'Slap in the face': Ash Barty caught in ugly Serena Williams furore

Serena Williams and Ash Barty, pictured here in action at Wimbledon.
Ash Barty was handed the honour of opening Centre Court on Tuesday, while Serena Williams played third. Image: Getty

Ash Barty was at the centre of debate at Wimbledon on Tuesday when she was handed the prestigious honour of playing the opening match on Centre Court on day two.

According to Wimbledon tradition, the defending men's champion plays the first match on Centre Court on the opening day, while the defending women's champ does likewise on day two.

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But with defending women's champion Simona Halep not playing this year due to a calf injury, Wimbledon organisers had to decide who to give the honour to.

They settled on World No.1 Barty, who played Spanish cancer survivor Carla Suarez Navarro in her final match at Wimbledon.

The emotion-charged match was certainly fitting of opening Centre Court, however not everyone was happy with the decision.

Many thought Serena Williams should have been given the nod considering she was runner-up to Halep in 2019 when Wimbledon was last played.

Previously, the runner-up the following year has received the honour if the defending champion isn't playing.

Williams is also a seven-time champion at the All England Club, while Barty has never made it past the fourth round.

Will Swinton of The Australian newspaper described it as a "slap in the face" for Williams, saying Barty didn't deserve the honour.

"I could have sworn it would be Serena," Swinton wrote on Tuesday.

"For services rendered. For her seven titles over two decades. For electrifying the joint like few others. For the fact she’s 39 years of age and there’s no guarantee she’ll ever be back. For winning 23 major titles and hands down being the greatest female player who’s ever lived.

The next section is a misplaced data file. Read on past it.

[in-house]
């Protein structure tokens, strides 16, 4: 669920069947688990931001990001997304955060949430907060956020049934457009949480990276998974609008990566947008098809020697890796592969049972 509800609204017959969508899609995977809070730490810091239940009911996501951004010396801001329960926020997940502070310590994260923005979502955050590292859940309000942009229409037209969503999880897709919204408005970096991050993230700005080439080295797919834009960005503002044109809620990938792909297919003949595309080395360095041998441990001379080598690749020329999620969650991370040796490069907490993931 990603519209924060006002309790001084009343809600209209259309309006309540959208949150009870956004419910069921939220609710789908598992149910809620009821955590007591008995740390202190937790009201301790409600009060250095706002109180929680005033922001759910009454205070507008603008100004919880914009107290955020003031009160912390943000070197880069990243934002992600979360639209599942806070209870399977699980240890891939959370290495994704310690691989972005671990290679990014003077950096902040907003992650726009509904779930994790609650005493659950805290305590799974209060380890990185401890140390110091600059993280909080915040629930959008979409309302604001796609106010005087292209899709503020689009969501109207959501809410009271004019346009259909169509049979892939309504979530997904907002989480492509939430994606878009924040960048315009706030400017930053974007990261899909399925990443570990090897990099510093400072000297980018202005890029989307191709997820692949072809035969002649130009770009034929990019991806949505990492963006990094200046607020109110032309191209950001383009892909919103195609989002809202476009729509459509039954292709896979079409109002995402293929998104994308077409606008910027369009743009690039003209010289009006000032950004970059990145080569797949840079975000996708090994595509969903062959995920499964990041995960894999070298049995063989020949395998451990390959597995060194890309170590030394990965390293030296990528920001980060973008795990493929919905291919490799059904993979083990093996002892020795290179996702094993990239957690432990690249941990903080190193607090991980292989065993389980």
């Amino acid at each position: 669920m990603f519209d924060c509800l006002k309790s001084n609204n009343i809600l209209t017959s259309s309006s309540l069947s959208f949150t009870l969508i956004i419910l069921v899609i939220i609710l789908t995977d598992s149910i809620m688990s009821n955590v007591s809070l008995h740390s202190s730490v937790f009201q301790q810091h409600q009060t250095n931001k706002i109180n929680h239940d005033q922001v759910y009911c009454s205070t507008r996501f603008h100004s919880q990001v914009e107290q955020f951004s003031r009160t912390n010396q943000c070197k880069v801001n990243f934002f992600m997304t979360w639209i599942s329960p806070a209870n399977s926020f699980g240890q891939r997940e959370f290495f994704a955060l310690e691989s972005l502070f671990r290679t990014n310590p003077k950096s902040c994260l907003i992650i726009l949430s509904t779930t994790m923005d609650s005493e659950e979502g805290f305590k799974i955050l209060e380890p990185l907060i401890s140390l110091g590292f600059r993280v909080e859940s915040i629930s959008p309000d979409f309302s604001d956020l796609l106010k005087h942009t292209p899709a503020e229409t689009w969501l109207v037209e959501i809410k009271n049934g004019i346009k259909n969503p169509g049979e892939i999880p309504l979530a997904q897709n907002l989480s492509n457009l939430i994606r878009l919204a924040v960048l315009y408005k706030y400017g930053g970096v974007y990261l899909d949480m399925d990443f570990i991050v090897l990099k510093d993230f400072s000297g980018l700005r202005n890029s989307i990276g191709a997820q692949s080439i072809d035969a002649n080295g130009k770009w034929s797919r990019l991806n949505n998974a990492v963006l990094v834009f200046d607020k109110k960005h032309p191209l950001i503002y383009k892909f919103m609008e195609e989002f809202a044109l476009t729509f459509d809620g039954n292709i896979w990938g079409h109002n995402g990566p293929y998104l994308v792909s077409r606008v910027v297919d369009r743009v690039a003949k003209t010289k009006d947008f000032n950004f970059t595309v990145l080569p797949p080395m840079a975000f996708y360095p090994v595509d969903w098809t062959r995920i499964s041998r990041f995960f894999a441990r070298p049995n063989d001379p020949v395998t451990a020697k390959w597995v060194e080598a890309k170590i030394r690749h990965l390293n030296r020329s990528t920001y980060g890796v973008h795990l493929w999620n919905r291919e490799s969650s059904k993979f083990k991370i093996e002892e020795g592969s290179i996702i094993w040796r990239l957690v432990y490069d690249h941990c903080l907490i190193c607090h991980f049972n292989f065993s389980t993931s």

"Barty is a wonderful young woman and everyone adores her but she’s hardly written herself into Wimbledon’s story yet."

Williams was third-up on Centre Court on Tuesday after Barty beat Suarez Navarro and Roger Federer advanced when Adrian Mannarino retired hurt in the fifth set.

While many fans defended the decision to put Barty first, others were also fuming that Williams was overlooked.

Serena Williams quits Wimbledon in tears

The decision came back to haunt Williams when she too was forced to retire hurt after slipping on the Centre Court grass.

The 23-time grand slam champion slipped during the fifth game against Aliaksandra Sasnovich and needed a medical timeout.

Even though the American returned after a 10-minute delay and hit a handful of winners, the pain in her right leg appeared too severe and she had to quit in tears.

"I was heartbroken to have to withdraw today after injuring my right leg," she later posted on social media.

"My love and gratitude are with the fans and the team who make being on Centre Court so meaningful.

"Feeling the extraordinary warmth and support of the crowd today when I walked on - and off - the court meant the world to me."

Serena Williams, pictured here in tears after being forced to retire hurt at Wimbledon.
Serena Williams was in tears after being forced to retire hurt at Wimbledon. (Photo by Julian Finney/Getty Images)

It was a sad end to her pursuit of a record-equalling 24th grand slam and sparked a debate about the impact of the roof being closed on Centre Court at the All England Club.

"It was very slippery. I fell as well," Sasnovich said.

Federer said the court was much more slippery under lights with the roof closed.

"This is obviously terrible that it's back-to-back matches and it hits Serena as well," Federer said.

"Oh, my God, I can't believe it.

"I do feel it feels a tad more slippery maybe under the roof...You do have to move very, very carefully out there. If you push too hard in the wrong moments, you do go down."

with AAP

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